Using SEAsite

SEAsite pages include a number of advanced, interactive elements some of which you may not have seen in more traditional Web sites. 

Please read the material below so you will know how to use and interact with these elements.  You may want to bookmark this page so you can come back to it if you need to.

About Quizzes
About Pop-up windows
About Audio Players
About Frames


Many SEAsite pages include practice exercises (or quizzes) that allow you to review and test yourself on the material presented.  There are several types of quizzes and their use may be fairly obvious, but you should read explanations below so you are sure you know how to use them.

simple multiple choice: When you start a simple multiple choice quiz, you will be asked to enter an ID and your name.  If you are registered in a SEAsite-supported class (at Northern Illinois University or another cooperating school), enter your Social Security Number.  If you are not registered, you may use a guest ID of 111-11-1111.  (If you use a guest ID, your results will not be emailed to a teacher.)

Next, a series of multiple choice questions or short answer questions will be presented. You answer the multiple choice questions by clicking on one of the answers. Answer the short answer questions by typing in the answer.  In some cases, the quiz author will allow you to check your answer immediately; in other cases you will not be able to check your answer until the end of the quiz.  Some questions play an audio segment - either automatically when the question comes up or under your control by clicking on the "Play" button.  If the "Play" button is grayed out, there is no audio for this question.  If it is not grayed out, you can click it any time to repeat the audio.

At the end of the quiz, you (usually) will be able to review all the questions and your answers.  You can also supply comments or questions that can be emailed to your teacher (if you are registered).  In many cases (again, if you are registered) the quiz author will have arranged for your quiz results to be automatically emailed to your teacher.  Your teacher will be able to tell you which quizzes are emailed and which are not.

sets-of-three questions: In this quiz type, you will be presented with multiple choice questions.  Each quiz is divided up into several sets of three questions per set.  After you have answered all three questions in a set, you can check if your answers (for that set) are correct (by clicking on the "Judge" button).  If they are all correct, you will see the message "3 of 3" and the "Next Set" button will be enabled - you can click it to go on to the next set of three questions.  If, however, one or more of the three are wrong you will see "2 of 3" or "1 or 3" etc. and you cannot go on to the next set.  Instead, you must go back (click "Prev") and try to figure out which question(s) you got wrong, fix them and then click "Judge" again.   Only when all three are correct can you move on to the next set of three.

Each question may or may not have an associated audio portion.  If the "Play" button is enabled, you can play the audio at any time. There is no registration and no emailing of results for this quiz type.

word drag-and-drop: In this quiz type you will see a series of questions in which you can use the mouse to drag syllables, words, or phrases to answer a question.  The question may be an audio question or a written question.  You must form the answer by dragging the words to the bottom of the screen, underneath the upper horizontal line and above the middle line.  The answer "chunks" must be arranged in the correct left-to-right order.  In some cases, part of the answer might already be there and you will need to fill in the missing parts.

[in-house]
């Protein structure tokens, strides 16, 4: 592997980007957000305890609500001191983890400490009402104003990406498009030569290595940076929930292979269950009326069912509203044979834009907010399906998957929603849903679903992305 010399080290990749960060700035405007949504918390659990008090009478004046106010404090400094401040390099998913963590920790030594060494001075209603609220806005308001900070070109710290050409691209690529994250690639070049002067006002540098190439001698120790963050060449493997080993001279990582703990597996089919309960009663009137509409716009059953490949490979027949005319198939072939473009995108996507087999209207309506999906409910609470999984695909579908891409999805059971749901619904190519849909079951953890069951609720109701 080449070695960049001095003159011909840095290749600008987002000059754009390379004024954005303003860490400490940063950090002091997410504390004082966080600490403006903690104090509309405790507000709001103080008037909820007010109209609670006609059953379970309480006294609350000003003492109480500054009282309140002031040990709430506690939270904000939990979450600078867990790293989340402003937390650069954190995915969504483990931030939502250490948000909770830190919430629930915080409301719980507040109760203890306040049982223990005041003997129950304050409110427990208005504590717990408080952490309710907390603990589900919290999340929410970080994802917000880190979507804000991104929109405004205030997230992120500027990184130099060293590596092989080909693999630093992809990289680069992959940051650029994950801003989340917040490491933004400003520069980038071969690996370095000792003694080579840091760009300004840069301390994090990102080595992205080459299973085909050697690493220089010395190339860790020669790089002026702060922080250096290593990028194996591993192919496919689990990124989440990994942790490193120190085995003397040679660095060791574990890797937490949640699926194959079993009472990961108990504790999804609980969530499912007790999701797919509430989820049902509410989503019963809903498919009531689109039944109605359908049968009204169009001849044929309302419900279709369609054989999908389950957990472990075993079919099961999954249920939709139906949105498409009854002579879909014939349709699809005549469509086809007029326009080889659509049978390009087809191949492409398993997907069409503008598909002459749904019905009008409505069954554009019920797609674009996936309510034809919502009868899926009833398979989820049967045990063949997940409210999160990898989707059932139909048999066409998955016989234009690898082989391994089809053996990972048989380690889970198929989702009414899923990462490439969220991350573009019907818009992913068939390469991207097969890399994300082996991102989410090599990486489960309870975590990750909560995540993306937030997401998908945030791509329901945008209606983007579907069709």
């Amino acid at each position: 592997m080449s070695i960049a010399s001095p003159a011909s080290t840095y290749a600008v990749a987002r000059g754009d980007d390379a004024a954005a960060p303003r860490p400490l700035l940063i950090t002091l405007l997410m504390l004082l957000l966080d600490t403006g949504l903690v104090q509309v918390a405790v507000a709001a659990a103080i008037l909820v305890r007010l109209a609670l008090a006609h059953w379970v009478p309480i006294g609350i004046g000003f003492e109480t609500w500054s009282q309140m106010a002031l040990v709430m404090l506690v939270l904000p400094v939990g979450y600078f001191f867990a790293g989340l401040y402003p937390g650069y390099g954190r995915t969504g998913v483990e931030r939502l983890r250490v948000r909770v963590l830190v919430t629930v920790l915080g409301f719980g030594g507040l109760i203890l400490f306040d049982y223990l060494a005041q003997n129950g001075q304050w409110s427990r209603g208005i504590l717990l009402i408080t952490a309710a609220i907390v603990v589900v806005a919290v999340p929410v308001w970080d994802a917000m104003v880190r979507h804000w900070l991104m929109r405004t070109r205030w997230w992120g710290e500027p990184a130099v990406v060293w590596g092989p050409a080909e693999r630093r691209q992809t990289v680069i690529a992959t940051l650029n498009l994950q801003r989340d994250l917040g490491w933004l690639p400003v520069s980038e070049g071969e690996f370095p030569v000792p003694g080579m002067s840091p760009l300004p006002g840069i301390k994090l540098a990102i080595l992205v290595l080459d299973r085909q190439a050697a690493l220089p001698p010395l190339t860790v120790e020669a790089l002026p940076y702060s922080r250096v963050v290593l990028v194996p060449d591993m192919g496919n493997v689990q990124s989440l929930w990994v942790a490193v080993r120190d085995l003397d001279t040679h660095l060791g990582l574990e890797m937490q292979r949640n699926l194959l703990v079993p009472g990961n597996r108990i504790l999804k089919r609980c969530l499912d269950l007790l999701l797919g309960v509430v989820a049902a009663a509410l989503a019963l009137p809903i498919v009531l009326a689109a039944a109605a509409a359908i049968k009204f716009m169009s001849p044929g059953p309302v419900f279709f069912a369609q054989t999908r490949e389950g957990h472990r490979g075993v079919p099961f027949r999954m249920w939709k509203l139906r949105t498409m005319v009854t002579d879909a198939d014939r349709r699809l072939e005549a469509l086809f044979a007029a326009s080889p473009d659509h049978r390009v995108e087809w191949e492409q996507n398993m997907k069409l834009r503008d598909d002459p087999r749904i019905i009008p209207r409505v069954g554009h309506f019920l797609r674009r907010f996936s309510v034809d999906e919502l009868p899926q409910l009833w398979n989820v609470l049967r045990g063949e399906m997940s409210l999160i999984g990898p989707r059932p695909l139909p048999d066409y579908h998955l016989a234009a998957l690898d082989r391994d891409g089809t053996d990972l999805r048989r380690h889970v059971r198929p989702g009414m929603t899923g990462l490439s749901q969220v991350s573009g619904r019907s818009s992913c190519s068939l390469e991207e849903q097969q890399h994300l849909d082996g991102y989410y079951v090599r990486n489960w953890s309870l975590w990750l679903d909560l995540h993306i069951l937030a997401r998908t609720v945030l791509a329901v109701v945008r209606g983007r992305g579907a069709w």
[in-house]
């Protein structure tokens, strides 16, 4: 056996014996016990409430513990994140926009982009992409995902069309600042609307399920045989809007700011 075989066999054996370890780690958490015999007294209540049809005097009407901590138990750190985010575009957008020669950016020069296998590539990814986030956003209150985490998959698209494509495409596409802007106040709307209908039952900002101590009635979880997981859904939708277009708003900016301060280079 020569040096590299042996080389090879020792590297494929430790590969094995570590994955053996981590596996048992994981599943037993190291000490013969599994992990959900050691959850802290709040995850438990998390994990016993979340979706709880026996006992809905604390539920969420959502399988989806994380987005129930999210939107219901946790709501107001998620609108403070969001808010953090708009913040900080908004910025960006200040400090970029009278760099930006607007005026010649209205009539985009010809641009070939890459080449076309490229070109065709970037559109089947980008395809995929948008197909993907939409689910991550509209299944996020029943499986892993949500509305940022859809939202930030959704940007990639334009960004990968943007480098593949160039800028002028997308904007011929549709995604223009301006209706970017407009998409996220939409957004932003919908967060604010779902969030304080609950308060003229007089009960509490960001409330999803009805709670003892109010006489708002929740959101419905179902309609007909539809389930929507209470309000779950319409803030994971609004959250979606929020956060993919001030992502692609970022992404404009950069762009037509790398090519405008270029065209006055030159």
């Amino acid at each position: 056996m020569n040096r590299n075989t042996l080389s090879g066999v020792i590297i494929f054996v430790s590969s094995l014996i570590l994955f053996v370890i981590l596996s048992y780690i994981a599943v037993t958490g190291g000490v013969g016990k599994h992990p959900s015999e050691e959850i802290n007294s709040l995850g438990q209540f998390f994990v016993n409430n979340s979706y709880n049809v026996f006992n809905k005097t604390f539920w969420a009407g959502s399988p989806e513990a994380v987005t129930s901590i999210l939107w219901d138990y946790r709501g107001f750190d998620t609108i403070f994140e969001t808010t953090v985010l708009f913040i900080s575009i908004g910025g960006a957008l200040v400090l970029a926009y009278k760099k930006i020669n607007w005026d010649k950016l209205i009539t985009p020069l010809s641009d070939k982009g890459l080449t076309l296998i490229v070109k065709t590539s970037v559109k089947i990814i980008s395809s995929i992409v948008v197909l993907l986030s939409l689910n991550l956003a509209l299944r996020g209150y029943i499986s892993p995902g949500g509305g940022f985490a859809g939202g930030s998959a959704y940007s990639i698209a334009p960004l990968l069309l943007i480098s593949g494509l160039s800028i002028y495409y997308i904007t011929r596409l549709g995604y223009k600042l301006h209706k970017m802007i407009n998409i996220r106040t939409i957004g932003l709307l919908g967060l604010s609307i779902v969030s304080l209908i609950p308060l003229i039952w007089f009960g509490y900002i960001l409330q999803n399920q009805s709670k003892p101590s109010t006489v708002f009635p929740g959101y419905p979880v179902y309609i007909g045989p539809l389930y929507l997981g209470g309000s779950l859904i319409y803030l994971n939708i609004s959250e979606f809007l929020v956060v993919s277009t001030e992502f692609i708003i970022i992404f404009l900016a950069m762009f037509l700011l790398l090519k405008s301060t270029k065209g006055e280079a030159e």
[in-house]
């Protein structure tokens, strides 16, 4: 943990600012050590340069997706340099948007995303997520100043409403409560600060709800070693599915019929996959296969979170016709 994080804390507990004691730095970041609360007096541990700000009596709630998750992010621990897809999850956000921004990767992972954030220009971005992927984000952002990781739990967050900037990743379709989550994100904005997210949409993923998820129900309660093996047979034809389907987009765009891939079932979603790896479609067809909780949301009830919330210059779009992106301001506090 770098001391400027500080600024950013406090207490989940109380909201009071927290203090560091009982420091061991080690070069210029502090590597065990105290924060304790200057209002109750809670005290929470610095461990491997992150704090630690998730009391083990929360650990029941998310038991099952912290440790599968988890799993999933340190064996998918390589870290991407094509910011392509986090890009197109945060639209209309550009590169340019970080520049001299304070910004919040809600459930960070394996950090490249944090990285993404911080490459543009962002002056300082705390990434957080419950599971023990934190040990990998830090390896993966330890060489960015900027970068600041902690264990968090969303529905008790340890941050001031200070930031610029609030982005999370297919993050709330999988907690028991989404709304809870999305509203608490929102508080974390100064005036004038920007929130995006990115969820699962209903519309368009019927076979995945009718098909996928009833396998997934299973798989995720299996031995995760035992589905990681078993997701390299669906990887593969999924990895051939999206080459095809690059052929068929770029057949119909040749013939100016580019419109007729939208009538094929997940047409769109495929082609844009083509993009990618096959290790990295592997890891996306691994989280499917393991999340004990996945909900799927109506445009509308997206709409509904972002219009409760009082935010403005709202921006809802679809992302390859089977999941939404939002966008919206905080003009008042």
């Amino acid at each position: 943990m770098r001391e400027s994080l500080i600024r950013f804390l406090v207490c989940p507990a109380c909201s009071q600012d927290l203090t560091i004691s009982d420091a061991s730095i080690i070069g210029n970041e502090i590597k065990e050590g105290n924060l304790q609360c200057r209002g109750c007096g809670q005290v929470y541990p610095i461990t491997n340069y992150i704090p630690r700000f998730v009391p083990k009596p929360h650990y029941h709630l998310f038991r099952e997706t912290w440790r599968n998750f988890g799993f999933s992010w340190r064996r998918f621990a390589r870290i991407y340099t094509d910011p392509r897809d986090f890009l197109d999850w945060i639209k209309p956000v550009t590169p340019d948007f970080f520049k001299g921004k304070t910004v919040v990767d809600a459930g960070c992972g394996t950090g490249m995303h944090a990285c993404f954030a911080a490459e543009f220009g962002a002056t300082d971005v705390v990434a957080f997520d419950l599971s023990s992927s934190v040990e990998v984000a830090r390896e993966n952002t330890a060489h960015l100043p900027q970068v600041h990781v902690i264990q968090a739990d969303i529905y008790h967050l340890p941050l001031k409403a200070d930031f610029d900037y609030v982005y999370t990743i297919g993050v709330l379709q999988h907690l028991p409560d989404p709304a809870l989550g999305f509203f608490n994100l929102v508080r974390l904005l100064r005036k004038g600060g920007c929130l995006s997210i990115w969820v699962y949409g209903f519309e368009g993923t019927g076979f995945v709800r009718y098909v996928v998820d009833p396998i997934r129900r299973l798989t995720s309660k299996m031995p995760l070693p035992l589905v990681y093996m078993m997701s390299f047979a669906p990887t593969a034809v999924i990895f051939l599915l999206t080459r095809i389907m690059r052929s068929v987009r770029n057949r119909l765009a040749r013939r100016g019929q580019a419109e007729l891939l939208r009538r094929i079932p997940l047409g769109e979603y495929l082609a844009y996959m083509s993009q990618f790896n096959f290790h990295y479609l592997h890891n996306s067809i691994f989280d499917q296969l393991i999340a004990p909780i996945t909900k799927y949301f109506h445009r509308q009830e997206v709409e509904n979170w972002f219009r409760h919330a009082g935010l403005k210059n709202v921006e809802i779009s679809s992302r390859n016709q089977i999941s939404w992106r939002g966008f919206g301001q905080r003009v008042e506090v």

Once you have formed your answer, you can press "Judge".  When you do so, small letters may show up beneath your answer parts.  They provide clues about fixing your answer if it is wrong or they tell you if it was right:

These symbols are meant to provide hints about how to fix your answer.  Sometimes they may seem a bit misleading.  They will work best for answers that are just a little bit wrong.  When there are lots of errors, these clues may seem more confusing than helpful.

You can move on to the next question at any time.  There is no "see the correct answer" option.  The clues should allow you to form the correct answer eventually.

Each question may or may not have an associated audio portion.  If the "Play" button is enabled, you can play the audio at any time. There is no registration and no emailing of results for this quiz type.

picture drag-and-drop: In this quiz type you will see some pictures of objects (the pictures may look like letters, especially for some Thai, Vietnamese, or Burmese lessons).  You will be asked to use the mouse to move the objects to answer a question or follow some order (like: "put the book on the table" or "drag the consonant you hear into the box").  You move one of the objects by clicking on it, and then, while holding the mouse button down, moving the mouse.  The object will move with the mouse until you release the mouse button.

Once you have positioned the object(s) to your satisfaction, click on the "Judge" button. 

If you cannot figure out the correct arrangement of objects, you can click on "See Answer" and the objects will slowly move to their correct positions.

You can move on to the next question at any time.

Each question may or may not have an associated audio portion.  If the "Play" button is enabled, you can play the audio at any time. There is no registration and no emailing of results for this quiz type.

flashcards: a flashcard exercise simply allows you to practice selected vocabulary items.  You'll see a foreign language word.  You should try to think of the English equivalent.  Then click on the word, and it will "flip" to the English equivalent.  As you go through this practice, you will find you have learned some words well.  You can click on a button to remove them from the set, so you won't need to see them any more.  You can always restart the practice, which will restore all the words.